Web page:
Germany should introduce a toll for use of its autobahn – not only for lorries, but for all traffic

The topic about introducing tolls for the German autobahn is highly discussed not only among German politicians today. France, Switzerland and Austria do all have tolls to increase their earnings, which they use to build and repair their roads. In the year 2000 there was a statistic1, where 1137 German citizens over the age of sixteen were asked whether they are in favour or against establishing autobahn tolls. In the western part of Germany, there was a forty-five percentage equally on each hand, while in the eastern part of the country fifty-nine per cent of the citizens were against tolls and 29 per cent in favour of them.

This is a clear statement that the introduction of autobahn tolls is not wished by many German residents. I am against it, because German car owners already pay three times as much tax2 for the infrastructural system as it is spent for it. Additionally trains and buses would be more overcrowded. Not to think about that this idea would cost all German citizens a lot of extra money. Firstly, German inhabitants already pay three times as much tax2 as is spent for repairing the streets. When someone buys a car, he knows that this can be very expensive. The owner needs to pay value-added tax (VAT) when he buys the vehicle.

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Right now the VAT makes sixteen percent of the price. After that, money has to be spend on motor-vehicle-tax, insurance and when he or she drives a lot, it has to be paid for gas. If the car owner buys one litre of gasoline then 65. 503 cent plus sixteen percent VAT of the whole amount flows into the treasury. This is a very high percentage. In April 2004 the percentage was even higher, German car drivers had to pay 81. 10 cent4 for the state, this was 72 percent of the gasoline price! In other countries like France, Switzerland and Austria the taxes concerning cars are very low compared to Germany.

This is the reason why their citizens have to pay for street usage via tolls. Motor-oil-tax is very high in Germany. A large part of German car drivers know that motor-oil-tax is important, because not only streets, but also nature is cared for. But knowing that only one third of the amount is spent for nature and roads is a public nuisance. Secondly, if autobahn tolls are introduced, means of public transport are going to be more overcrowded. Catching a seat in a train at 9 a. m. or 6 p. m. is unlikely to happen in the rural part of the country, but it is almost an impossible task to do near or within big cities.

The “Deutsche Bundesbahn” puts no extra money into more wagons to please its customers. This is a very unpleasant experience, especially when people are dependent on means of public transport. So if a lot of car drivers find out, that this alternative is cheaper than paying tolls, the problem of overcrowded trains and buses will increase rapidly. Lastly, tolls will cost many German citizens a lot of extra money. A system as the one from “Toll-Collect” is very costly. Counters have to be installed in every car, and an office has to be created, which task it is, to control that everything goes the right way.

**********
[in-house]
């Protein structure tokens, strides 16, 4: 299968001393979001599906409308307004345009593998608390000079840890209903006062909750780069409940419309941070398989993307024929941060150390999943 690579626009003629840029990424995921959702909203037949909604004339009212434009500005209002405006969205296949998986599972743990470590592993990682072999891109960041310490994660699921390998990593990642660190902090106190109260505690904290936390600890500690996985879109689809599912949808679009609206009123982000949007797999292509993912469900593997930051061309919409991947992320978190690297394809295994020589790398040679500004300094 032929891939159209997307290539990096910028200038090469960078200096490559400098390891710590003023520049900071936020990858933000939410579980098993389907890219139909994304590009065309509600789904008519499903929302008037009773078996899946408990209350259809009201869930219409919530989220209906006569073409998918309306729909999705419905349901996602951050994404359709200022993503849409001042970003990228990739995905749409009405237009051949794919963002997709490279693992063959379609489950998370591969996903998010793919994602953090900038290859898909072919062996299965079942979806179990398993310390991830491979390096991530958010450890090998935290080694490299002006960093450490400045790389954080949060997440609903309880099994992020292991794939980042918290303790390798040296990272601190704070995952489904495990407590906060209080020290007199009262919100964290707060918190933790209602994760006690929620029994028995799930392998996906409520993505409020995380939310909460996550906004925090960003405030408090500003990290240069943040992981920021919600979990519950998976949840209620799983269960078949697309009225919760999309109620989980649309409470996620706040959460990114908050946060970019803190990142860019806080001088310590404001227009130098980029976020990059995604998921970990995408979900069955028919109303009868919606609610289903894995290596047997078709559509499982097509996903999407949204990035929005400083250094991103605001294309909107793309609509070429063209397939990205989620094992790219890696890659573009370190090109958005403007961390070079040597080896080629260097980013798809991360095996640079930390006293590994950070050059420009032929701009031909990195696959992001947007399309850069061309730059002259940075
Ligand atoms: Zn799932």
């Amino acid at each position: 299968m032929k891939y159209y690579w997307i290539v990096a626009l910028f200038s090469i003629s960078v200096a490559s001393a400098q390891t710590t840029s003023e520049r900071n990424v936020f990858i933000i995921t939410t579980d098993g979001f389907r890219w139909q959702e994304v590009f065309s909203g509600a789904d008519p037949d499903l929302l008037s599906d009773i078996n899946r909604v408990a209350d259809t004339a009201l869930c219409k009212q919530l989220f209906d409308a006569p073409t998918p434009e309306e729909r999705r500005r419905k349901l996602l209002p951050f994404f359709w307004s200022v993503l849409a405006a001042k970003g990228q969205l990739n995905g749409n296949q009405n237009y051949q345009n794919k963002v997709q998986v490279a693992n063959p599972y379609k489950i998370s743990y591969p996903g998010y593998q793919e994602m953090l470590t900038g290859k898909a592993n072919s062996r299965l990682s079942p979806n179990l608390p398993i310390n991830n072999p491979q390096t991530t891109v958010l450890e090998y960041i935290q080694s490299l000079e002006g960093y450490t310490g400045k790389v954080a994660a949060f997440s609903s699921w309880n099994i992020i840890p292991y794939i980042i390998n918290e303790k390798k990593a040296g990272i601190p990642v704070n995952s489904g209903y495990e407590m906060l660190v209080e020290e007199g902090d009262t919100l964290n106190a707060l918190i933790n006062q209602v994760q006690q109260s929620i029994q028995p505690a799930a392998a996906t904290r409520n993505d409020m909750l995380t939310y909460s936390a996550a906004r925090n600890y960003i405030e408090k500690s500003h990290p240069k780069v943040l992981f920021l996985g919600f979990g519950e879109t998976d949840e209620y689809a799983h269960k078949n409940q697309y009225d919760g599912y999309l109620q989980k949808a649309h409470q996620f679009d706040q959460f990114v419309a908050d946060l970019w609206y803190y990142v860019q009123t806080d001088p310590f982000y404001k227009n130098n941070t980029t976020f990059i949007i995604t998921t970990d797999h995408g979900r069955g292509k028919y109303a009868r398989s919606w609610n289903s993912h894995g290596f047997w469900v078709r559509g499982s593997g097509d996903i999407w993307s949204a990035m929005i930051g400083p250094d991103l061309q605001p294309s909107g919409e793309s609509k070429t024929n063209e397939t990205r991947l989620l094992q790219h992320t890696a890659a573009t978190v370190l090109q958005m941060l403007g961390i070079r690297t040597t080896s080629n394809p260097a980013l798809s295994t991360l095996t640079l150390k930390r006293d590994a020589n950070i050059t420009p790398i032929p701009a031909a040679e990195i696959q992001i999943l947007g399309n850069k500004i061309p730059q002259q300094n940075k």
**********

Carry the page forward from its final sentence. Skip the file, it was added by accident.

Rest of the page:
If Germany will use tollbooths like in France, there is also the problem of an increasing number of car accidents. This happens because around these stations the traffic is crowded and vehicles are forced to slow down. The best alternative would be a sticker as it is used in Switzerland and Austria. If this way is chosen than the usage has to be enforced by police or someone else. However, this again will eat up a lot of money; paid by German tax payers. In conclusion, it can be said that introducing a toll for the autobahn is a very expensive and unreasonable thing to do.

German car drivers pay 65. 5 cent per litre gasoline for treasury. When they put twenty litres in their car, they spend 13. 10 Euros mineral-oil and ecological tax. If car drivers do not want to pay tolls, they have to switch to means of public transport. The problem is that trains and buses are already overcrowded so that this would be a very unpleasant experience for a lot of “Bundesbahn” customers. Another argument against this toll is, that introducing and controlling such a system costs a lot of money, which also has to be paid by the German people.

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